Americans pay some of the world’s highest rates for health care coverage and drug therapies. Although those costs hurt consumers, drug companies point out that the U.S. system allows them to bring new therapies to market faster and sometimes exclusively for domestic patients. Still, tabs like $84,000 for a curative hepatitis C treatment price most people out, even those with the best insurance.
Andrew Lo, a finance professor at the MIT Sloan School of Management and director of its Laboratory for Financial Engineering, has proposed a fix of sorts. He and fellow researcher David Weinstock, a physician at the Boston-based Dana-Farber Cancer Institute, recently published a paper in the journal Science Translational Medicine that shows how capital markets could finance these costly treatments in the same way that consumers bankroll other large purchases, like mortgages.
Lo’s and Weinstock’s solution: health care loans, or HCLs, which could be underwritten and securitized to amortize the cost of treatment over several years. “I have a number of family and friends dealing with cancer, and as we know, those treatments are very expensive,” Lo tells Institutional Investor. “So I wanted to get better acquainted with the costs of drug development to understand what is driving this market. Once I got into that research, HCLs seemed to me to be a way to provide a bridge for covering the costs of these drugs.”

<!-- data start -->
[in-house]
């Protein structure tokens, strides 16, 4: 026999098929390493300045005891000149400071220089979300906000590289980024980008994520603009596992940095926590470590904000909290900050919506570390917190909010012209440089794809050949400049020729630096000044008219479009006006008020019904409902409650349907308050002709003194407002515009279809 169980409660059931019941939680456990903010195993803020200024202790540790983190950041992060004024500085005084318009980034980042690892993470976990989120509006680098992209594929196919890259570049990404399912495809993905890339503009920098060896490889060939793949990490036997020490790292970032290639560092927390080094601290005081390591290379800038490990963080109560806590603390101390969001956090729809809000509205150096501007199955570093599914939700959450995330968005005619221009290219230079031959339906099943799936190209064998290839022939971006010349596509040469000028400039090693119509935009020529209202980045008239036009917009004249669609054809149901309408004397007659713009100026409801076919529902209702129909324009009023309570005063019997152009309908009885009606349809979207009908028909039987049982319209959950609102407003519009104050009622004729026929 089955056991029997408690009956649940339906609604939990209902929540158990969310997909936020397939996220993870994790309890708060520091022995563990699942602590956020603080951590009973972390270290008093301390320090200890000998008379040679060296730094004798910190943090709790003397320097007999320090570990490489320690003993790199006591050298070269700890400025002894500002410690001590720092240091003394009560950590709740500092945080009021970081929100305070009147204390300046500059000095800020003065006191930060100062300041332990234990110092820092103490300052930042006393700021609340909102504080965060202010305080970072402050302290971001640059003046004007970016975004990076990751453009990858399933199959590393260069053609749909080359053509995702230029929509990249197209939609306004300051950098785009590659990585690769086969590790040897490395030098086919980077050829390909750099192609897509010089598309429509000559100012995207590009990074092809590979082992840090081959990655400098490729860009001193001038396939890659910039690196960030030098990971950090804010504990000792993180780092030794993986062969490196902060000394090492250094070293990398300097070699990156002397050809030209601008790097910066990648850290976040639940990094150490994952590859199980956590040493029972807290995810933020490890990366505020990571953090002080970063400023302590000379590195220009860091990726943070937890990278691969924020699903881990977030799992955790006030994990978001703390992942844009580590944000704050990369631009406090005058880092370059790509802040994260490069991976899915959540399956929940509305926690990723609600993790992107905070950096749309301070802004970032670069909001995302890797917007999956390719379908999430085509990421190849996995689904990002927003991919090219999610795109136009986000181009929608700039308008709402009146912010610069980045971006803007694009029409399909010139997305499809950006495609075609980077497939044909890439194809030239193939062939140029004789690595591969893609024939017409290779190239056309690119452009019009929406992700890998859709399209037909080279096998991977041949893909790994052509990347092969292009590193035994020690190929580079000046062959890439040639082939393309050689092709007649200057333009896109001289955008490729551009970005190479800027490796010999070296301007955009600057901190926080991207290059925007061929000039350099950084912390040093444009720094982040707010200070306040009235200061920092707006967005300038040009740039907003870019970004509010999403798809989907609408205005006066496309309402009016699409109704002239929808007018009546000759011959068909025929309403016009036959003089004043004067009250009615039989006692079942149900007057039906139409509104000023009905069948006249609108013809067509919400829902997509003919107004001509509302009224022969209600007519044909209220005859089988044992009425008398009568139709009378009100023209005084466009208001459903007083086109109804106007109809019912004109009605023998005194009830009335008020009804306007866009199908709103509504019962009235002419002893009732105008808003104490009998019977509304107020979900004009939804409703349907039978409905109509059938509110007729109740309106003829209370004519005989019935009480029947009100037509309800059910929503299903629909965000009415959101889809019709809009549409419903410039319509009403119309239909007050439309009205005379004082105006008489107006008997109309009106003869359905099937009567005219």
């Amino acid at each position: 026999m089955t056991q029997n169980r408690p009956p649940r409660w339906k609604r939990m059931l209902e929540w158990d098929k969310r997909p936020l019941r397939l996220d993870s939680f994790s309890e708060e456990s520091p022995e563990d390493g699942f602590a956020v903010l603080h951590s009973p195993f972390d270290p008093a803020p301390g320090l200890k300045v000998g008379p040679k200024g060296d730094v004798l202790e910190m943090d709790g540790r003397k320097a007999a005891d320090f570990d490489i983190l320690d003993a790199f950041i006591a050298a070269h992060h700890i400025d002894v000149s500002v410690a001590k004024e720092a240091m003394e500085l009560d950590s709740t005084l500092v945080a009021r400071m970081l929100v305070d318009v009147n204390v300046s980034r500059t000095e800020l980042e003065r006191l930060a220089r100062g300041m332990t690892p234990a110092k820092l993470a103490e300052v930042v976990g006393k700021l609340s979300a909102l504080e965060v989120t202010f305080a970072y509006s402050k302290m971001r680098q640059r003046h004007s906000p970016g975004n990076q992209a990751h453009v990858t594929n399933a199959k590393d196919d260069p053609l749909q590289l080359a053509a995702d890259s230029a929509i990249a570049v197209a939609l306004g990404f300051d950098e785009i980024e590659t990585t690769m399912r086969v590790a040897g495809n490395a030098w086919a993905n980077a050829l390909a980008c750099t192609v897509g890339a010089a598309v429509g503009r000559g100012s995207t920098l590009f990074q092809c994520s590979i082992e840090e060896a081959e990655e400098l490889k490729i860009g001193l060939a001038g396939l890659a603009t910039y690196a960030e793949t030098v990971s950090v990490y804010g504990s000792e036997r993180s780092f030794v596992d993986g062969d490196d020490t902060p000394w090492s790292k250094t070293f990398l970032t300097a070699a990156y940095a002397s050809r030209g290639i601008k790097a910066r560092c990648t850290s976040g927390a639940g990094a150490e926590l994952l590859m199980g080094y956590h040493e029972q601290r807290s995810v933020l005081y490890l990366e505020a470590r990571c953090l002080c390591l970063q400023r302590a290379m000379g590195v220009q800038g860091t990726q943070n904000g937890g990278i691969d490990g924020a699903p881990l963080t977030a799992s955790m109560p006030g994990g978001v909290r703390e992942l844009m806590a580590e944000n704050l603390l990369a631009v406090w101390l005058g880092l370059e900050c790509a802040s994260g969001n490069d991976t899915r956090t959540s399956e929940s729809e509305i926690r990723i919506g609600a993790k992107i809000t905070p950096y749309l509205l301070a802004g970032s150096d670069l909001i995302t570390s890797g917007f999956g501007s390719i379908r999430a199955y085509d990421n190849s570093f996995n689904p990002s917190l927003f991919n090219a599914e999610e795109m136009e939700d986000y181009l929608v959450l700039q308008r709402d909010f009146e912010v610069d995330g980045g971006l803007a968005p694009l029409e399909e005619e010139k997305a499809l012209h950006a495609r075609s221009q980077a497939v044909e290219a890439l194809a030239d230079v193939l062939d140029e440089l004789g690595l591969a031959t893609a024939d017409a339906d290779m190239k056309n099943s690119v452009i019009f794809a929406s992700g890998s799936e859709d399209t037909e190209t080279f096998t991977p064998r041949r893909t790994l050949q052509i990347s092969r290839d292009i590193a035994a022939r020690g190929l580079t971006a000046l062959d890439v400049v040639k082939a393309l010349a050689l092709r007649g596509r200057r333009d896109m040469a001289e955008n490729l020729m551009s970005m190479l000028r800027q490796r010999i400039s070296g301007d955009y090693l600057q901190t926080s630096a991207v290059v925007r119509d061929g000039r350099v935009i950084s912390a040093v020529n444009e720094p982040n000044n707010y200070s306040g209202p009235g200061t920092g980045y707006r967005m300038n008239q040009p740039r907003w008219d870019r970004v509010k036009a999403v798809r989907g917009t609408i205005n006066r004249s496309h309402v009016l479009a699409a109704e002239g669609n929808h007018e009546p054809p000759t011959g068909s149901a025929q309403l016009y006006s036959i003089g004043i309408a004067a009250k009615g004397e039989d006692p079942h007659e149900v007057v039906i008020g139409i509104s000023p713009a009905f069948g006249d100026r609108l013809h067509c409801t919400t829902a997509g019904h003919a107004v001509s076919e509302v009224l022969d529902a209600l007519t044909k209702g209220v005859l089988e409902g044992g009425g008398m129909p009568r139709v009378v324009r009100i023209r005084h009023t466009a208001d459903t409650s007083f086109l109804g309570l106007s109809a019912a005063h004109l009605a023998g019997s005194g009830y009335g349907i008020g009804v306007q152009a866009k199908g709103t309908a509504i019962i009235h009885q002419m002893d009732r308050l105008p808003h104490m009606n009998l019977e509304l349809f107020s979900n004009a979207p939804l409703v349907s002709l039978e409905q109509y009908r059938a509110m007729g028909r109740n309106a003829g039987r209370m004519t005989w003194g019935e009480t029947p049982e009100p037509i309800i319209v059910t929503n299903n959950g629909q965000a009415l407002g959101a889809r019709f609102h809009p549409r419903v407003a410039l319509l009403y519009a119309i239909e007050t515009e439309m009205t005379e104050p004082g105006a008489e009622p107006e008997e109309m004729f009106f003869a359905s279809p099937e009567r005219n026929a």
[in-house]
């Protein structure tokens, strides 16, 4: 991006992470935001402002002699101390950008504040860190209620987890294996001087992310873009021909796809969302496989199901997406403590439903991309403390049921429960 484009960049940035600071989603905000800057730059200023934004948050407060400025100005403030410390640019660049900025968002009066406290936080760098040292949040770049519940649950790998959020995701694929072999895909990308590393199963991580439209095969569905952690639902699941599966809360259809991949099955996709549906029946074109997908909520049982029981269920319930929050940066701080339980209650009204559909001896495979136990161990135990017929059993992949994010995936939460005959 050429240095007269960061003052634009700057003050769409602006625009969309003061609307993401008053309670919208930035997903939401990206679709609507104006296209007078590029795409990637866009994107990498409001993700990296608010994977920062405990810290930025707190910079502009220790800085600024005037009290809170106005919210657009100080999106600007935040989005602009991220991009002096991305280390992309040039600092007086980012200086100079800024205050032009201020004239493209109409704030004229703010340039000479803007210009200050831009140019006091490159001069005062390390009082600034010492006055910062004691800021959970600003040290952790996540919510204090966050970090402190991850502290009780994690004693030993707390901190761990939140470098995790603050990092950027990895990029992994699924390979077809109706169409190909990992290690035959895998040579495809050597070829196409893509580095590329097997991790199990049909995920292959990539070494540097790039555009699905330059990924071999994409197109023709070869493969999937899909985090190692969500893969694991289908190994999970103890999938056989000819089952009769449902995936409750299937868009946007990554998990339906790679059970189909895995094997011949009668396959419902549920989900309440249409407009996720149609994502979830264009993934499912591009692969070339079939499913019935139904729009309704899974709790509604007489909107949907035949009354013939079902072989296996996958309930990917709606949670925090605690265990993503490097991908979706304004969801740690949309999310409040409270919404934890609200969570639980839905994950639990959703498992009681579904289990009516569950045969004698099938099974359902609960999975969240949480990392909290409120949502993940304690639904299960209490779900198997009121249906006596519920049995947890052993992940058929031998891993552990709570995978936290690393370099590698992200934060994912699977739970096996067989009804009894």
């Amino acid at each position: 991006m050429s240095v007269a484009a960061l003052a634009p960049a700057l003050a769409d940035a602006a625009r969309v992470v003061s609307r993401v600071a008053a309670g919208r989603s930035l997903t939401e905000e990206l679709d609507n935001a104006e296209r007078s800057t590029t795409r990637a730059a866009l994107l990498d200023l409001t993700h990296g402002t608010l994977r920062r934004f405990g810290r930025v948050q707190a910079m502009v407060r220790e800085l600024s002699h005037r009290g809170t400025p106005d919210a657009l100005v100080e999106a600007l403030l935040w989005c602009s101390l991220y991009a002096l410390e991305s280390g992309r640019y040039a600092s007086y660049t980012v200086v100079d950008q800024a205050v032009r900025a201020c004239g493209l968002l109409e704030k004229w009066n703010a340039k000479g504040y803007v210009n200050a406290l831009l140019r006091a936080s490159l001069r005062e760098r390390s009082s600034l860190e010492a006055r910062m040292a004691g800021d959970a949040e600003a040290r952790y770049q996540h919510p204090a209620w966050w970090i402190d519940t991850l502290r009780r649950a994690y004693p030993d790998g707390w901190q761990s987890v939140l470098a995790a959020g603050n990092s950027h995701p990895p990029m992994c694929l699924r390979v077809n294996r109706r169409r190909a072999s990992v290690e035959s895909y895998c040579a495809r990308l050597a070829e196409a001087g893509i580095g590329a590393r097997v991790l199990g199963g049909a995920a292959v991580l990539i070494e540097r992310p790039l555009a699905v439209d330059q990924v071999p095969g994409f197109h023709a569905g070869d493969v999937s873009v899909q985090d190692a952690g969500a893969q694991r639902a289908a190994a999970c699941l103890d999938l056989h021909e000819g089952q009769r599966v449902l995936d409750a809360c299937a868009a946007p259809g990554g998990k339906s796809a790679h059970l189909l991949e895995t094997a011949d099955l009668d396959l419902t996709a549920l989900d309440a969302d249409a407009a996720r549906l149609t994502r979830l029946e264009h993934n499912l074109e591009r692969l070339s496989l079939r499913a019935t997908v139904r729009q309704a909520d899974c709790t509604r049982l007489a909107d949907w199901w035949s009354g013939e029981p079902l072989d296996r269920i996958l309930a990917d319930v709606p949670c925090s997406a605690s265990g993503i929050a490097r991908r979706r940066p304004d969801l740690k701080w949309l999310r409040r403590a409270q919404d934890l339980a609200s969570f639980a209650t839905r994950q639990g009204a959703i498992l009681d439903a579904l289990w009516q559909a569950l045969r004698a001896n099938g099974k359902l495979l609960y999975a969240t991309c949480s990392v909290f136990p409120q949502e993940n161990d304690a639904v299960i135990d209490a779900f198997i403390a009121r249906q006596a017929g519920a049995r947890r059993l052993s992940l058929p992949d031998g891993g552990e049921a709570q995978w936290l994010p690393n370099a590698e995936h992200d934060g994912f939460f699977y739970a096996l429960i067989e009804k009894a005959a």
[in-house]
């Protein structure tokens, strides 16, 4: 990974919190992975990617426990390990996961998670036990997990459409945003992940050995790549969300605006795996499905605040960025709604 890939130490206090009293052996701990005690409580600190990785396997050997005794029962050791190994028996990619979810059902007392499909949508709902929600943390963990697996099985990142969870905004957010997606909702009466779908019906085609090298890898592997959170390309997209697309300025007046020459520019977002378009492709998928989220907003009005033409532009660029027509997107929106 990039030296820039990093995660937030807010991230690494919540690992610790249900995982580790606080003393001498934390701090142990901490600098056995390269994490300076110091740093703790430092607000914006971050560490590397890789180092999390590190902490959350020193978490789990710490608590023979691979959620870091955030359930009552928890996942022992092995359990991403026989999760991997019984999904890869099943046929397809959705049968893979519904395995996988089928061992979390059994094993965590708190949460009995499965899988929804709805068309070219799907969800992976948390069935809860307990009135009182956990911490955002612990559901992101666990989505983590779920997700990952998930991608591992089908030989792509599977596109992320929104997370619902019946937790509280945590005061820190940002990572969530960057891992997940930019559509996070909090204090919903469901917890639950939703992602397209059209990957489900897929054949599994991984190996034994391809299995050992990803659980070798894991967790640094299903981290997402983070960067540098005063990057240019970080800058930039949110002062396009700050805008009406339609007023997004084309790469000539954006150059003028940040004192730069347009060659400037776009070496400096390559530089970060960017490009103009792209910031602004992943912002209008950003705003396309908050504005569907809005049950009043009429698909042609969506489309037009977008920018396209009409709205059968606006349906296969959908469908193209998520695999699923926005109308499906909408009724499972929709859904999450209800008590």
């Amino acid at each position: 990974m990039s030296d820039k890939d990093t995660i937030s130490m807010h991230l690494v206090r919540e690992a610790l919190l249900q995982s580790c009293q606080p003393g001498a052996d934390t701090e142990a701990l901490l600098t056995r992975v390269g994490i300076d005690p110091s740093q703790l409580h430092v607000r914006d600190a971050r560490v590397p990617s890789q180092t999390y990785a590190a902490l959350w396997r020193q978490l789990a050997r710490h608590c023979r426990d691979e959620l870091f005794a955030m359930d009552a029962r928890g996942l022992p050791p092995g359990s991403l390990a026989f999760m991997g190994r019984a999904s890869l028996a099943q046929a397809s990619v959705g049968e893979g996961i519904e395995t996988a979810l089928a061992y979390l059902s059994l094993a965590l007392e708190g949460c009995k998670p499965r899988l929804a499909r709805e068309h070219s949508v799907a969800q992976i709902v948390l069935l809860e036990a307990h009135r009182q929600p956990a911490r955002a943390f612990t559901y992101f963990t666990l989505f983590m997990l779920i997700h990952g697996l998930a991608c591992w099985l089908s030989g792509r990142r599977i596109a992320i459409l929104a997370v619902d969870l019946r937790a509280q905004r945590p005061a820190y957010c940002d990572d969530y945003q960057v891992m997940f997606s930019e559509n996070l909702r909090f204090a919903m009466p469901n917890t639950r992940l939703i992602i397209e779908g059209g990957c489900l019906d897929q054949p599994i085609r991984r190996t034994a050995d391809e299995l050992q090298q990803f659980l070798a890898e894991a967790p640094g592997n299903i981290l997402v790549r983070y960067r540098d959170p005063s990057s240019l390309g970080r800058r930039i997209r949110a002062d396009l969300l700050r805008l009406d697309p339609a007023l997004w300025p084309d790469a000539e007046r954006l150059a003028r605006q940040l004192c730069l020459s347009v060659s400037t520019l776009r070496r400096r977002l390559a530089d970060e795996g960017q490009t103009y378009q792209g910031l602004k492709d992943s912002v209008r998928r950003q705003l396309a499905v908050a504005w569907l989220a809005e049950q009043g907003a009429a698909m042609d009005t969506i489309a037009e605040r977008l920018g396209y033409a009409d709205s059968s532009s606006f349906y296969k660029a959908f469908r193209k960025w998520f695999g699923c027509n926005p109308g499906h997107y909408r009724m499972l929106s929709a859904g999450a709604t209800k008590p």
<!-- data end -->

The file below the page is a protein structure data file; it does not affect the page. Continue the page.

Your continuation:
Although Lo concedes that $84,000 for a single treatment regimen seems high at first glance, when people take into account that they could come away with a lifetime of good health, such pricing “seems like a bargain,” he says. The idea of taking out a mortgage to cover lifesaving treatment on top of already exorbitant health insurance premiums may be off-putting for many consumers, though. “Of course it’s distasteful,” Lo admits. “But we have no prevailing policy in place to deal with the cost. What we are proposing is a stopgap in the absence of that discussion.”